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Monday, January 08, 2007

Islamic jungle hideout near capture

KISMAYO, Somalia - A jungle hideout used by Islamic militants that is believed to be an al-Qaida base was on the verge of falling to Ethiopian and Somali troops, the defense minister said Monday.

While a lawmaker had earlier told The Associated Press that the base was captured, Somalia's Defense Minister Col. Barre "Hirale" Aden Shire said troops had yet to enter it and that limited skirmishes were still ongoing, though troops were poised to take the base.

Ethiopian soldiers, tanks and warplanes were involved in the two-day attack, a government military commander told the AP on condition of anonymity because he was not authorized to speak to the media.

Shire said there had been heavy fighting with high numbers of casualties.

"There are a lot of casualties from both sides," he said, declining to give details.

Residents in the coastal seaport of Kismayo, some 90 miles northeast of Ras Kamboni, said they saw wounded Ethiopian soldiers being loaded onto military helicopters for evacuation.

"I have seen about 50 injured Ethiopian troops being loaded onto a military chopper," said Farhiya Yusuf. She said 12 Ethiopian helicopters were stationed at the Kismayo airport.

Somali officials said the Islamic movement's main force is bottled up at Ras Kamboni, the southernmost tip of the country, cut off from escape at sea by patrolling U.S. warships and across the Kenyan border by the Kenyan military.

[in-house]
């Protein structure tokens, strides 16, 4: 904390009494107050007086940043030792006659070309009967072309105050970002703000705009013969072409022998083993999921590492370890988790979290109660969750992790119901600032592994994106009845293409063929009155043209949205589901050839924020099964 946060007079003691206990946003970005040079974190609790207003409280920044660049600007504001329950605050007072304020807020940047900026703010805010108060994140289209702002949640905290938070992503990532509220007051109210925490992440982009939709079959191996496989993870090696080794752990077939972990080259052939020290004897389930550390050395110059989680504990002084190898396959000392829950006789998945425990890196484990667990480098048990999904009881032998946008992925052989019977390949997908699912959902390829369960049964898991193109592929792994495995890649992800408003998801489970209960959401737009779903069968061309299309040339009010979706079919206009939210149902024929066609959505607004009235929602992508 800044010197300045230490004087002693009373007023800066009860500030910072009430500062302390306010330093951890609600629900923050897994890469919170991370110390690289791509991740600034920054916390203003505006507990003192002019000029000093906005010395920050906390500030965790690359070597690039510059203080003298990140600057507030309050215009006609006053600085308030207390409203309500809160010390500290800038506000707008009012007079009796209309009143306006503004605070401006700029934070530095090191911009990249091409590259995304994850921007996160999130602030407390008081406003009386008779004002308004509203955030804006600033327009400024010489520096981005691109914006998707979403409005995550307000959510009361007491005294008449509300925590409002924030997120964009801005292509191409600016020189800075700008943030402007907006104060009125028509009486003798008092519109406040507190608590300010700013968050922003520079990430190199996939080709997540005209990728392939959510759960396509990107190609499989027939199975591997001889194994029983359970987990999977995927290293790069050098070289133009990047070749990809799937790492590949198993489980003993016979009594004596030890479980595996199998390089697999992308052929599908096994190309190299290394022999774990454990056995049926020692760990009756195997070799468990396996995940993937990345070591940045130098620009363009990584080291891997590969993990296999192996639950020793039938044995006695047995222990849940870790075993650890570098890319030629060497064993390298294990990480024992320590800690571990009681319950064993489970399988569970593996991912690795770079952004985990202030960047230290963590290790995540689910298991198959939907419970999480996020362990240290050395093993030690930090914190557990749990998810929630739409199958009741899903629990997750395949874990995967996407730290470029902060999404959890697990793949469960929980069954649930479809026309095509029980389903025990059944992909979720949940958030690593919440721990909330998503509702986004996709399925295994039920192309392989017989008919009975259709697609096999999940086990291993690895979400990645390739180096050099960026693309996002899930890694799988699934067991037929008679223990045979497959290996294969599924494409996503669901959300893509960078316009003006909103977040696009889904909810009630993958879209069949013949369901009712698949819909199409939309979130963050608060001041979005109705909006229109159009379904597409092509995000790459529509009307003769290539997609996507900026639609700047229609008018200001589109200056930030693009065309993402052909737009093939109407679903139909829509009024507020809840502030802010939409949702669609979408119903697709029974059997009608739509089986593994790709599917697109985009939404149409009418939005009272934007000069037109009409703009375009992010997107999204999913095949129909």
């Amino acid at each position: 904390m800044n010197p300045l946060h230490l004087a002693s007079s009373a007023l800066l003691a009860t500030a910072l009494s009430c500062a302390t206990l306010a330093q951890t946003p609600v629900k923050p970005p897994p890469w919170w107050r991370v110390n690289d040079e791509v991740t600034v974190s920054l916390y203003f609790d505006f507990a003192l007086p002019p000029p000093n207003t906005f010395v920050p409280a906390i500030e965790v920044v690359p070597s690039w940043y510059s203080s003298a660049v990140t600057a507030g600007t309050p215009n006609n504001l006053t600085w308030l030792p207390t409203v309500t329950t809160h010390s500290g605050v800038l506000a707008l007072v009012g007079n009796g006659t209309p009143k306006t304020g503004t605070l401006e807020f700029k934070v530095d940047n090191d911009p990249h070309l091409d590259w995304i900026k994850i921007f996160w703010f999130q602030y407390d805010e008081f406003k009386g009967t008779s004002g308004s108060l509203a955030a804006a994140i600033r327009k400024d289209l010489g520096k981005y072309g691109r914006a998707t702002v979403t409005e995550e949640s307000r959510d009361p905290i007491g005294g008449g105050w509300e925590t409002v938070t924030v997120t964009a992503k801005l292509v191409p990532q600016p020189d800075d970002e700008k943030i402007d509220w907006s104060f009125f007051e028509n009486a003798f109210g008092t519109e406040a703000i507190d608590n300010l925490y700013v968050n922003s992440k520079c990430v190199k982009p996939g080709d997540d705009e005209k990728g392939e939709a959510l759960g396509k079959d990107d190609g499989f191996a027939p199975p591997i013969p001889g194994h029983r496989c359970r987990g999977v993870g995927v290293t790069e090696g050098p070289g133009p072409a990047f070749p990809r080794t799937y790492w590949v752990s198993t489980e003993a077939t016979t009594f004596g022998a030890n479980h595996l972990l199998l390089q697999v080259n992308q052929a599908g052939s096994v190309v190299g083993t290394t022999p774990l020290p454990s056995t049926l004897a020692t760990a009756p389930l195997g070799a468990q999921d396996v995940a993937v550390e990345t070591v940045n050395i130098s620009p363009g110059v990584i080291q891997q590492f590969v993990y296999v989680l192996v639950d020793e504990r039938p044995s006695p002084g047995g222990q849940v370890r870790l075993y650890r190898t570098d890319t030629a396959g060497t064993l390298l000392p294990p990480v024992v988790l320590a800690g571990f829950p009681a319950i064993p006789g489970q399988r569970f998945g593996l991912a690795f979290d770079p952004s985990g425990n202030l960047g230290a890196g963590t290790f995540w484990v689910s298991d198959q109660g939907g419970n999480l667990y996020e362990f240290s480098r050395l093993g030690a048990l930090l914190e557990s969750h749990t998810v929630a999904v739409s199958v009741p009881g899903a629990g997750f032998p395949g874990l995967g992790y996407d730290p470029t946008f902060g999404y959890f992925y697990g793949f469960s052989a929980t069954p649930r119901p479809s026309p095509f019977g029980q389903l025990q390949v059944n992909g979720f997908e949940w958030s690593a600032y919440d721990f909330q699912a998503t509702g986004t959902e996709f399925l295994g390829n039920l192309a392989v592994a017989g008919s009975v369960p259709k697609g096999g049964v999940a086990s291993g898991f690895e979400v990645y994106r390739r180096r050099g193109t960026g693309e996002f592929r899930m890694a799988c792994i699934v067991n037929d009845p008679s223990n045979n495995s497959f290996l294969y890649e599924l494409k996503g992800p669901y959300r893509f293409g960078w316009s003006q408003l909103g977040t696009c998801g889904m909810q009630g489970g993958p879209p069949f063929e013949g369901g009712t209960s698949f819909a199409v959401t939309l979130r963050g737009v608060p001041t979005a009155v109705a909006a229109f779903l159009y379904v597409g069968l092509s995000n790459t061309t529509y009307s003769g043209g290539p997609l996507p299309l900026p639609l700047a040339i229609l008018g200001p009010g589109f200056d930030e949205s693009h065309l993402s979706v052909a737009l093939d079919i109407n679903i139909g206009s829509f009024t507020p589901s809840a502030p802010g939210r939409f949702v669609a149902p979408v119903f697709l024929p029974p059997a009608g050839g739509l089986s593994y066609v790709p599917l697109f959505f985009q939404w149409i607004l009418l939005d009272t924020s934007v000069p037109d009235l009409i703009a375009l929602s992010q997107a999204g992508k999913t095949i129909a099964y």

In Mogadishu, Somalia's president made his first visit to the capital since taking office in 2004. During the unannounced visit, President Abdullahi Yusuf was expected to meet with traditional Somali elders and stay at the former presidential palace that has been occupied by warlords for 15 years, government spokesman Abdirahman Dinari said.

U.S. officials warned after the Sept. 11, 2001, attacks that extremists with ties to al-Qaida operated a training camp at Ras Kamboni and that al-Qaida members are believed to have visited it.

Three al-Qaida suspects wanted in the 1998 bombings of U.S. embassies in East Africa are believed to be leaders of the Islamic movement. The Islamists deny having any links to al-Qaida.

Somalia's government had struggled to survive since forming with backing from the
United Nations two years ago, and was under attack by the Islamic militia when Ethiopia's military intervened on Dec. 24 and turned the tide.

But many in predominantly Muslim Somalia resent the presence of troops from neighboring Ethiopia, which has a large Christian population. The countries fought two brutal wars, the last in 1977.

On Sunday, gunmen attacked Ethiopian troops, witnesses said, sparking a firefight in the second straight day of violence in the capital, Mogadishu.
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